Horns Toot, Motorists Cheer Reopening of Bay Bridge
SAN FRANCISCO (AP) _ Motorists cheered, tooted their horns and raised victory signs as the Bay Bridge reopened exactly one month after an earthquake ruptured the main artery between Oakland and San Francisco.
″What a moment - you’ve just got to be here,″ said Roger McCune of Piedmont, among the first motorists to pay his $1 toll and head across the 53- year-old bridge at 11 p.m. Friday. ″It’s something we had to do.″
Six California Highway patrol cars and 13 Bay Bridge toll trucks, sirens wailing and lights flashing, led the first cars in a triumphant procession westbound across the empty upper deck to San Francisco.
Ever since the quake shut the 8.5-mile bridge - the world’s longest high- level span - Bay Area commuters have suffered through choking gridlocks on the bay’s four other bridge crossings.
The Bay Area Rapid Transit set ridership records as the huge disclocation drove workers by the thousands from their cars. The emergency also geared up ferry runs not seen for 30 years - ever since the bridges killed the ferries. Some groups have organized to try and keep the ferries going.
″I’m going to keep this forever,″ a laughing Darin Holzen of suburban Pinole said, waving his toll receipt. Many cars rolled by with occupants waggling V-victory signs out the windows or giving a thumbs-up.
The joyful scene was a stark contrast to the grim instant at 5:04 p.m. on Oct. 17, when a 7.1-magnitude quake centered 70 miles away jolted the area, killing 66 people and causing an estimated $7 billion in damage.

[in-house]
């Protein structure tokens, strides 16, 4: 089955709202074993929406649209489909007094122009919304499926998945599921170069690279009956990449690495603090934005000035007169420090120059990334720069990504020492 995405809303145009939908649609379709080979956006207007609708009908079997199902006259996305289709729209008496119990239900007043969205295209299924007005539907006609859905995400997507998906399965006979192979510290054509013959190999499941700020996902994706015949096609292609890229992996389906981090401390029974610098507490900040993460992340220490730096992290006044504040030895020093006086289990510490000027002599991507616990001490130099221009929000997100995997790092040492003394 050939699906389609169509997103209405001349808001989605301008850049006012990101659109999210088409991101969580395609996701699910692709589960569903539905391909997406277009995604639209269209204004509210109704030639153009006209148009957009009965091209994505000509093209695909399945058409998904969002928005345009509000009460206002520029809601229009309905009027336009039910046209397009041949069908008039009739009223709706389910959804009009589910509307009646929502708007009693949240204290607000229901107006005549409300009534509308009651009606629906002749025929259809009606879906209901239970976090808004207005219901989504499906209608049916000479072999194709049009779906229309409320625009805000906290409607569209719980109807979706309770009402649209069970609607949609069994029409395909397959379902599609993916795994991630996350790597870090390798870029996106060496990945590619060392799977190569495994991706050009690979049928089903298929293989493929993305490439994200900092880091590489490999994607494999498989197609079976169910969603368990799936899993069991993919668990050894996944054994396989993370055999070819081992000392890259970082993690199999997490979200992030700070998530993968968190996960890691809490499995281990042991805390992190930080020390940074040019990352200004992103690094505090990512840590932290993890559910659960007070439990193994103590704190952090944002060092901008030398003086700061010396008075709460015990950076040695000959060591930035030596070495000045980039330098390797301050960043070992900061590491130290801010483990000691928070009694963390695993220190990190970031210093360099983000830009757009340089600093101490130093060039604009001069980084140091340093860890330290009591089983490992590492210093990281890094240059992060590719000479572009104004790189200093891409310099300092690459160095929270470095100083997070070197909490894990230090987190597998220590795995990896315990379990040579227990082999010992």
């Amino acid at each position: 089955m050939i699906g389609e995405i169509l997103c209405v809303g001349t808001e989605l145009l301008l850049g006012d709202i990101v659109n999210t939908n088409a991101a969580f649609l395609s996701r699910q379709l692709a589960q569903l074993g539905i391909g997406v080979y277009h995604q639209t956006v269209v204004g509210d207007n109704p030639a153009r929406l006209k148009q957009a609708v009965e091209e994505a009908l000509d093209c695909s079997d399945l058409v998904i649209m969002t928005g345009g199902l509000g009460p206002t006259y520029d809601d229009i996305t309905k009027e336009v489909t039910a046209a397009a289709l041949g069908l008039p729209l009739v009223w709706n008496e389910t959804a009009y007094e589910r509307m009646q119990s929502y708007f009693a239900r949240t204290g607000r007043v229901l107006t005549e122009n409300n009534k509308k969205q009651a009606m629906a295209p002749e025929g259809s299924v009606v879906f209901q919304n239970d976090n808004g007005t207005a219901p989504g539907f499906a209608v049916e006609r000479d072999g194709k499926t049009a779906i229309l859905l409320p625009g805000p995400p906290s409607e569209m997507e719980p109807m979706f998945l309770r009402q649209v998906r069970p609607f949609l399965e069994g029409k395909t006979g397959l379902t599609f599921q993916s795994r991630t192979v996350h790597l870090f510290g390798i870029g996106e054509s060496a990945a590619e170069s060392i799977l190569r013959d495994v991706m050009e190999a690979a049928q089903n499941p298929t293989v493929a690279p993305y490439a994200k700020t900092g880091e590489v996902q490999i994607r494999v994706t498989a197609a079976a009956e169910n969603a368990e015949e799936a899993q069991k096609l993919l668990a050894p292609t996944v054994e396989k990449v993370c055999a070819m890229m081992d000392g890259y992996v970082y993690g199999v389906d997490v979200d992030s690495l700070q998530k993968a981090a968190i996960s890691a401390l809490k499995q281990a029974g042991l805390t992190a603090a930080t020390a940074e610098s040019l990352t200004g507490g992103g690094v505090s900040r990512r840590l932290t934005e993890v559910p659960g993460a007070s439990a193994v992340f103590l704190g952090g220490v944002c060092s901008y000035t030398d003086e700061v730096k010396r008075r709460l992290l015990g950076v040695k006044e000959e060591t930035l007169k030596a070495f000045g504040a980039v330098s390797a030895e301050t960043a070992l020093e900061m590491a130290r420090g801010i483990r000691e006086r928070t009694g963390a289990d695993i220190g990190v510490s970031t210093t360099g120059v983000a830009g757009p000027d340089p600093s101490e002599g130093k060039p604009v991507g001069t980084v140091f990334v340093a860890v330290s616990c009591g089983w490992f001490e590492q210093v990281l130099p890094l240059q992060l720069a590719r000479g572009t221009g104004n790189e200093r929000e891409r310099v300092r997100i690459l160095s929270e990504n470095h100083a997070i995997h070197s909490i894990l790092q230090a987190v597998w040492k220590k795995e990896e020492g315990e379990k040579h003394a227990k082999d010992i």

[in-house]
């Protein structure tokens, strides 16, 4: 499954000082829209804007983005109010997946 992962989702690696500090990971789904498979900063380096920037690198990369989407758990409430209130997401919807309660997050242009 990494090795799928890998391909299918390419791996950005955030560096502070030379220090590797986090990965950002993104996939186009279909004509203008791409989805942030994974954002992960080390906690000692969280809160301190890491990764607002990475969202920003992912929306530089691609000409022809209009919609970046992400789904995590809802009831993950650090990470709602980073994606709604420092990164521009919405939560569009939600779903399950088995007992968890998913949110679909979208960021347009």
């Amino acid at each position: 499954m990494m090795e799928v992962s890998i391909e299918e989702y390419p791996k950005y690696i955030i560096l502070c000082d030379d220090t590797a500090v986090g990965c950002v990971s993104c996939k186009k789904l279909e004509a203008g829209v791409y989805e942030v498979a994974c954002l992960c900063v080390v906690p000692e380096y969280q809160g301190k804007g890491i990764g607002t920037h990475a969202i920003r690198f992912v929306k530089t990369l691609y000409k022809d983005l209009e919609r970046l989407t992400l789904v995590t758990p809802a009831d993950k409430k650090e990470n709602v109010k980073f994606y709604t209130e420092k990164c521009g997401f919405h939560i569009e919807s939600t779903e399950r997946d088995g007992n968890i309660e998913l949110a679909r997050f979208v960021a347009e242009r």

The temblor sent a 50-foot-long, 250-ton section of the upper deck crashing onto the lower deck, killing one woman in a car.
Technicians and engineers rushed to complete a $2.5 million repair job that ordinarily might be expected to take months instead of weeks. Included in the job was 18 months worth of scheduled maintenance that left the bridge sporting a shiny new coat of silver paint.
Especially pleased at the festive reopening was Sam Hassoun, a structural engineer with the California Department of Transportation who had been working on the bridge every day for a month.
″I’m more than happy,″ he said at the toll plaza, wearing his orange reflective vest and hard hat. ″Everything is A-OK.″
″It’s almost like a grand opening celebration,″ bridge toll captain John Sant said, surveying 17 operating toll lanes.
Although the bridge is back in the commute loop, workbound motorists aren’t going to have much of a picnic on Monday because important freeway connections on both sides of the bay are still knocked out. They include the collapsed portion of Interstate 880 in West Oakland, where the greatest number of quake victims perished.
″We had a traffic problem here even before the quake,″ said Bob Halligan, a spokesman for the transportation department. ″Now people will have to decide if they want to sit in their cars for hours on the Bay Bridge, or do they want to get to work?″